It was one thing for the character played by Joseph R. Gannascolito be beaten to death with pool cues and sodomized with one on The Sopranos after the mob learned he was gay; it was quite another for Gannascoli to endorse a Rockwell Billiards pool cue inscribed with the phrase "A Cue to Die For," the Gay & Lesbian Alliance Against Defamation protested Monday. "It's highly inappropriate that what served as a very real example of the hateful violence the lesbian, gay, bisexual and transgender (LGBT) community faces is now being used as a gimmick to sell a product," GLAAD President Neil G. Giuliano said in a statement. "The insensitive inclusion of the pool cue in the 'To Die For' marketing theme betrays the legacy of The Sopranos character and is unacceptable." GLAAD is demanding that the words "A Cue to Die For" be removed from the product and that Rockwell Billiards and Gannascoli "apologize for using such a vulgar symbol of violence and anti-gay bigotry to make a profit."


Fans actually attending some National Football League games next season will be able to access most of the game information that they would get if they were watching the game on TV at home, thanks to a deal signed Monday between Montreal-based Kangaroo Media, DirecTV, and the NFL. Broadcasting & Cablereported Monday on its website that ticket holders attending games at the stadium homes of the Seattle Seahawks, the Houston Texans, the Miami Dolphins and the Washington Redskins will be able to rent hand-held devices that will allow them to watch live statistics, the CBS and Fox pre-game shows, and access information about any game in the NFL currently being played. The device is expected to rent for $24.95 for a single game and $119.95 for season-ticket holders. The devices had been tested last season in Miami and Washington D.C.


It hardly seems like the sort of fare you'd generally find on what was once called The Learning Channel and is now referred to simply as TLC, but the Discovery-owned channel announced Monday that it has purchased the rights to televise the Miss America pageant for the next three years. The pageant had seen its ratings plummet on broadcast television and was passed on to cable TV after the 2004 show drew a record-low 9.8 million viewers. But Viacom's CMT was even less successful in attracting viewers -- fewer than 3 million tuned in last year -- and decided not to exercise its rights to continue running it. In 1960 the Miss America Pageant drew 85 million viewers.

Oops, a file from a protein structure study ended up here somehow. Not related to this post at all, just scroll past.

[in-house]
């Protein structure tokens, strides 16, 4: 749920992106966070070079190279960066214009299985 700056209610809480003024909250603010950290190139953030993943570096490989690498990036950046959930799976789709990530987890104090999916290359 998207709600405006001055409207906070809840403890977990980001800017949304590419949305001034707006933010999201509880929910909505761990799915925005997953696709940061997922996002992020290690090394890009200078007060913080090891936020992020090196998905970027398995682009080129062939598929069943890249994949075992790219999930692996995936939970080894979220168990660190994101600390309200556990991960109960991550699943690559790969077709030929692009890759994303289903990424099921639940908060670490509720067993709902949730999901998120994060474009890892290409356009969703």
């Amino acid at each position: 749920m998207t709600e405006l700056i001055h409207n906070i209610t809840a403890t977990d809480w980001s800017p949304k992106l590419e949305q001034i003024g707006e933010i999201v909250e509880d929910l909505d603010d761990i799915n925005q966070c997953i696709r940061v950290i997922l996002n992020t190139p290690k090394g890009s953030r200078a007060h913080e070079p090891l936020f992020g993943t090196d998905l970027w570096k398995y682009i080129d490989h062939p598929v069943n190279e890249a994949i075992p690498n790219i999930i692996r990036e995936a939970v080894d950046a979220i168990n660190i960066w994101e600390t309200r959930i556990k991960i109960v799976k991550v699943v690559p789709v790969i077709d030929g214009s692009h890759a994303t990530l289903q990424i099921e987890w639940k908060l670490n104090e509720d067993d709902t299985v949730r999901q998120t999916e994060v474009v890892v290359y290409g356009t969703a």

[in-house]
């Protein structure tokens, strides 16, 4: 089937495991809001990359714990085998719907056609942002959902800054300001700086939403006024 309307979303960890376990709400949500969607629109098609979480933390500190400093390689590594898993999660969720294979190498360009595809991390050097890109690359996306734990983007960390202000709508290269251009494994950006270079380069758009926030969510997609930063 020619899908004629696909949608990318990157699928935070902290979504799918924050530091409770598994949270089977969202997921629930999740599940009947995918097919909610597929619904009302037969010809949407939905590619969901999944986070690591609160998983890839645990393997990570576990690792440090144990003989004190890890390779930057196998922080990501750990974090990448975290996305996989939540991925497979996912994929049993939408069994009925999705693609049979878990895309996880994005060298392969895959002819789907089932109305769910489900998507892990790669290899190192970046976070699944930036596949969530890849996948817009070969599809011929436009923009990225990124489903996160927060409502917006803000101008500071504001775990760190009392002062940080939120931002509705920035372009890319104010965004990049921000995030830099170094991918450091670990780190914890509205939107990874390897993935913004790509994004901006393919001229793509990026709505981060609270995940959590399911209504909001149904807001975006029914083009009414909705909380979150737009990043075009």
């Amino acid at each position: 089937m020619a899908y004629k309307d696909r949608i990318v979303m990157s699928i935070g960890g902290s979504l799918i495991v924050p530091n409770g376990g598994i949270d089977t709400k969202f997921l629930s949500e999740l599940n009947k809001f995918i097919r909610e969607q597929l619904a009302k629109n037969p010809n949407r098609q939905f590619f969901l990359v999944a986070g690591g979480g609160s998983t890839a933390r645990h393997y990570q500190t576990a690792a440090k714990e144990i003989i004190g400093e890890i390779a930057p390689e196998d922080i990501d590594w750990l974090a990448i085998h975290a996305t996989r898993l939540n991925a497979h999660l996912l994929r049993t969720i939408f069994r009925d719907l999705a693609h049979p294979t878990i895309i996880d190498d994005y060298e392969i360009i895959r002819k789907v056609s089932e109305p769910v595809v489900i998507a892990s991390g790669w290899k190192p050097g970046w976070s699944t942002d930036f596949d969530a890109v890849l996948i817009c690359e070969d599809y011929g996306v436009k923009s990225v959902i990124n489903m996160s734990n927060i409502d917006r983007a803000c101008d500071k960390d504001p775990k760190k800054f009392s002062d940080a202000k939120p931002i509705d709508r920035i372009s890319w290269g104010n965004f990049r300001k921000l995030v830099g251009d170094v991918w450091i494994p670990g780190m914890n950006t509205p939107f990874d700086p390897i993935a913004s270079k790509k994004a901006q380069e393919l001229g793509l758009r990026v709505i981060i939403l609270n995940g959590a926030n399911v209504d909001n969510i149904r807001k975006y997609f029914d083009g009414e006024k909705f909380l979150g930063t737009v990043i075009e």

Eighty-two-year-old John Rigas, once among the most powerful cable-TV executives in the country, and his son Timothy, 51, entered a North Carolina federal prison Monday to begin serving 15-year and 20-year sentences respectively for securities and bank fraud that brought down Adelphia Communications, the cable system that the elder Rigas founded. Federal investigators had concluded that the Rigases had used Adelphia as their own "personal bank account" to loot it of hundreds of millions of dollars that they used for such things as flying two Christmas trees to New York at a cost of $6,000.


American Idolhas proved to be less of a hit off Broadway than it was on television. Idol: The Musical closed one day after it opened "due to a lack of advance ticket sales, a lack of positive feedback from audience members and critics and a lack of sustainable financial resources," producer Todd Ellis said in a statement. The musical, which satirized the TV show and its fans, had begun preview performances on July 5 with a cast that was unceremoniously dumped a few weeks later and replaced without explanation.


In the past few years newspaper sportswriters have made a steady migration to cable television, Washington Postsports columnist Norman Chad commented Monday. "We've gone from minor nuisance to cultural menace," he wrote, adding that all over cable and talk radio "there are sports journalists blabbing, gabbing, fretting, chatting, arguing, debating and, mostly, shouting. ... We used to just write, eat and drink; now we just talk, eat and drink. Who has time to write?" It's all become a great boon for the sportswriters, Chad observed. "If ESPN got out of the sports business tomorrow, half of America's top sports columnists would have to send their children back to public schools." Chad concluded: "If I had more time, I'd figure out a better way to express myself and end this column properly, but I have to go commentate on an ESPN World Series of Poker telecast."